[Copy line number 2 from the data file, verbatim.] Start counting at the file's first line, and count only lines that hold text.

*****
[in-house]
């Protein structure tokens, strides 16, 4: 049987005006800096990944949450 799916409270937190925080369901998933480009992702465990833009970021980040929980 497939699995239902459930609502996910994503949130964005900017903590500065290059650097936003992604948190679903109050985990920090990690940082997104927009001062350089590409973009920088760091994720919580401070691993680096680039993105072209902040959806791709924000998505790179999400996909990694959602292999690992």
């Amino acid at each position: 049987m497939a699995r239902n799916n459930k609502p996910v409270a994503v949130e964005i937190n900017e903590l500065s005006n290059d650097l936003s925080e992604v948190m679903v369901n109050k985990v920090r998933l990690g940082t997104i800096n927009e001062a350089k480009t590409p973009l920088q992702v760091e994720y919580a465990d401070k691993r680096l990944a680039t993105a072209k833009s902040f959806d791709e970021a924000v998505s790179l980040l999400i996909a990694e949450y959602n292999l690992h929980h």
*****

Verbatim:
């Protein structure tokens, strides 16, 4: 049987005006800096990944949450 799916409270937190925080369901998933480009992702465990833009970021980040929980 497939699995239902459930609502996910994503949130964005900017903590500065290059650097936003992604948190679903109050985990920090990690940082997104927009001062350089590409973009920088760091994720919580401070691993680096680039993105072209902040959806791709924000998505790179999400996909990694959602292999690992």